Water may never change, but the roots it nourishes certainly do. While there are numerous irrigation methods that claim to be the best, what technique is actually the most effective? The answer varies depending on the crop, but generally speaking, all methods have their supremacies and shortcomings. Though it would be near impossible to succinctly break down the best irrigation practices for every plantable crop, I have chosen three common crops and discern how to best tailor your irrigation patterns for maximum results.
One of the most popular and versatile vegetables, potatoes are grown in nearly 2,000 varieties in 160 countries around the world. This global presence also means that potatoes are planted and irrigated in many different ways. Here in the United States, the drip irrigation method is the most used among farmers. Potatoes are a root vegetable, and a drip irrigation method allows water to directly reach the roots growing deep in the soil. Drip irrigation systems are attractive to farmers as they emit zero pollution and minuscule evapotranspiration.
On the down side, drip irrigation systems should only be implemented if farmers have a clear understanding of their crops, field, and other external factors. Farmers can counteract this information barrier by installing soil sensors alongside their drip irrigation system. Soil sensors work in tandem with drip irrigation to ensure crops receive the ideal amount of water, sunlight, and nutrients. Our soil sensors use a capacitive measuring technique to extract data and simultaneously send notifications of a crops well-being to your phone. With soils sensors, using a drip irrigation method for potatoes ensures maximum crop management and water conservation.
Similar to the potato, carrots also thrive with drip irrigation systems. This is not surprising considering carrots also belong to the root family. Studies have shown that carrots grow most effectively when given about an inch of water each week in the growing season. With a drip irrigation system, farmers can implement a stable steam of water to reach each layer of the plant. However, carrots do differ from their potato relatives in their need for fertilizer. A potato can, although it is not recommended, grow without soil. In contrast, carrots require soil rich with nutrients and often, the additional use of fertilizers to maximize growth. In this regard, soil sensors can help the efficiency of drip irrigation systems by understanding the underlying needs of your soil and crops. With the use of soil sensors, farmers are made aware of detailed soil salinity and soil moisture reports to help their carrot crops thrive in all conditions.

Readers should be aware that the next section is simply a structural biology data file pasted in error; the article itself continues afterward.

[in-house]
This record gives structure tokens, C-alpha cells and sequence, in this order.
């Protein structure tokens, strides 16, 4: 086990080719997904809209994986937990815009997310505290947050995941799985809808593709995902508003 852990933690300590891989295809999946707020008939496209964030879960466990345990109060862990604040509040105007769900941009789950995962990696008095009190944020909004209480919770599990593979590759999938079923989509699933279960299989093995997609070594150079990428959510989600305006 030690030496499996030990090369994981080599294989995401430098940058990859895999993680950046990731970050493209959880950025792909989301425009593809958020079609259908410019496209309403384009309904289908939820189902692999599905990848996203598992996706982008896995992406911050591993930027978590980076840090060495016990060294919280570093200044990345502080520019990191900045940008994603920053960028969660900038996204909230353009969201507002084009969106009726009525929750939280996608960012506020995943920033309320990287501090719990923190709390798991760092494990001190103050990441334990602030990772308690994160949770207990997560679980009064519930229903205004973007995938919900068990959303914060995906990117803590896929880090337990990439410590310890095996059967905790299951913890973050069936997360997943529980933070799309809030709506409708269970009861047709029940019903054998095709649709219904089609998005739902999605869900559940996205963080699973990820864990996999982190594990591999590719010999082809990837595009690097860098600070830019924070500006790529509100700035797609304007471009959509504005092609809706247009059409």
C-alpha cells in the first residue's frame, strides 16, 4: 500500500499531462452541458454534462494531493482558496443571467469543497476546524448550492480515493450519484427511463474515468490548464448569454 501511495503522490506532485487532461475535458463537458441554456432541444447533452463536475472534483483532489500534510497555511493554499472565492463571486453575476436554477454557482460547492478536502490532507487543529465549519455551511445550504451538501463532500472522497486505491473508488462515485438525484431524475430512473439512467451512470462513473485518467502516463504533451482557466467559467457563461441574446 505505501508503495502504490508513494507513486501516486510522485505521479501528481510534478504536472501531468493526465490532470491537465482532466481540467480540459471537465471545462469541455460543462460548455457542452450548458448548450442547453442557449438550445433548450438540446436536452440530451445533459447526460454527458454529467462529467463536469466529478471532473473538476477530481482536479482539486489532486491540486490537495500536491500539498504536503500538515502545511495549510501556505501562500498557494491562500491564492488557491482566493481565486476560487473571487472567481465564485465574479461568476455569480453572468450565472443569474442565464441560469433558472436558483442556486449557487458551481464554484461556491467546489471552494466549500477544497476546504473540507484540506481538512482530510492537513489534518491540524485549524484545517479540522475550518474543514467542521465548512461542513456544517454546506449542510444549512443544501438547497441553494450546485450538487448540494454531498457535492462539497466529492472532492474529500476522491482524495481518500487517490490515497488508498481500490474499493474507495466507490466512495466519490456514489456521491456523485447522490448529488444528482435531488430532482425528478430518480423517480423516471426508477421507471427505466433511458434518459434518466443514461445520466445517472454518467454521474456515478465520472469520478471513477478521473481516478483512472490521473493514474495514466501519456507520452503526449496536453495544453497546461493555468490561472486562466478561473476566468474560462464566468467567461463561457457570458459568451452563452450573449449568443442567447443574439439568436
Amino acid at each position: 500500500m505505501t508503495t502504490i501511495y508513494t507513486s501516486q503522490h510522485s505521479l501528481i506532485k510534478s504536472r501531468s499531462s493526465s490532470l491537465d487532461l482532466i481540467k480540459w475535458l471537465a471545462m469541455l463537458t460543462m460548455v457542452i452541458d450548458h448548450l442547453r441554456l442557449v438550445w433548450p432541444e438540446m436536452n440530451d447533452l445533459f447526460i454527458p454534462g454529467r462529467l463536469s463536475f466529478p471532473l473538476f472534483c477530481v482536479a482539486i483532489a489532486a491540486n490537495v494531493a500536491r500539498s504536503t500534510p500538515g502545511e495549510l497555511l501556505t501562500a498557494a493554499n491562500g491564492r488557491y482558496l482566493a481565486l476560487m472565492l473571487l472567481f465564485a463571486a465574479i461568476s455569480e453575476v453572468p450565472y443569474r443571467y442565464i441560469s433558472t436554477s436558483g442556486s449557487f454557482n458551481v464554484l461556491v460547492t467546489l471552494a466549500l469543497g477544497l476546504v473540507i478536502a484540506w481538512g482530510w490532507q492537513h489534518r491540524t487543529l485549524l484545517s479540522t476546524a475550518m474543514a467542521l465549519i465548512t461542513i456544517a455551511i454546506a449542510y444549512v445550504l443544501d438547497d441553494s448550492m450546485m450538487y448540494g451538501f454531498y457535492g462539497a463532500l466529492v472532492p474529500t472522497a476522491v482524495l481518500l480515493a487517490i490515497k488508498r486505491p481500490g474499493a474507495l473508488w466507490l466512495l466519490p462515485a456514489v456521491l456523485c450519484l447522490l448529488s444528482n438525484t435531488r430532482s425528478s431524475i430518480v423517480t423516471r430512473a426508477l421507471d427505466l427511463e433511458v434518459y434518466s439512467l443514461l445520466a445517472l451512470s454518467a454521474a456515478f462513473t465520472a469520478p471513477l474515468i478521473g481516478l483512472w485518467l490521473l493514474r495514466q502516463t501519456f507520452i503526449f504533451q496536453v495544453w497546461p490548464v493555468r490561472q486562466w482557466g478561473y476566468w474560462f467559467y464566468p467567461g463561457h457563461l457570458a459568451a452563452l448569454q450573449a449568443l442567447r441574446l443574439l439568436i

When it comes to large scale farming endeavors, some farmers have found that an overhead irrigation method is most effective. The set up and maintenance for drip irrigation and other irrigation methods can become quite tedious when replicated on a large field. Overhead irrigation allows water to have greater coverage and uniformity. For a crop like wheat, which usually grows in large clusters, overhead irrigation is a viable alternative to the drip irrigation system. The main downside to overhead irrigation is that this method can have blind spots and leave some crops dry and under-watered. If farmers irrigate on a windy or sunny day, the elements can also divert water and leave plants under-nourished. However, soil sensors can accommodate overhead irrigation when placed around fields. Soil sensors can ensure that elements and irrigation placements are accounted for when measuring growth and soil moisture.
Although each irrigation method serves a different purpose, no irrigation method is superior and all systems have their disadvantages. When determining which irrigation system is most appropriate for your crops, farmers should consider using soil sensors to improve their crop’s health and yields. After all, so many factors determine the quality of a crop – irrigation is just one of them. With soil sensors, irrigation systems can be maximized through a greater understanding of how your crops react to water, soil, and their environment.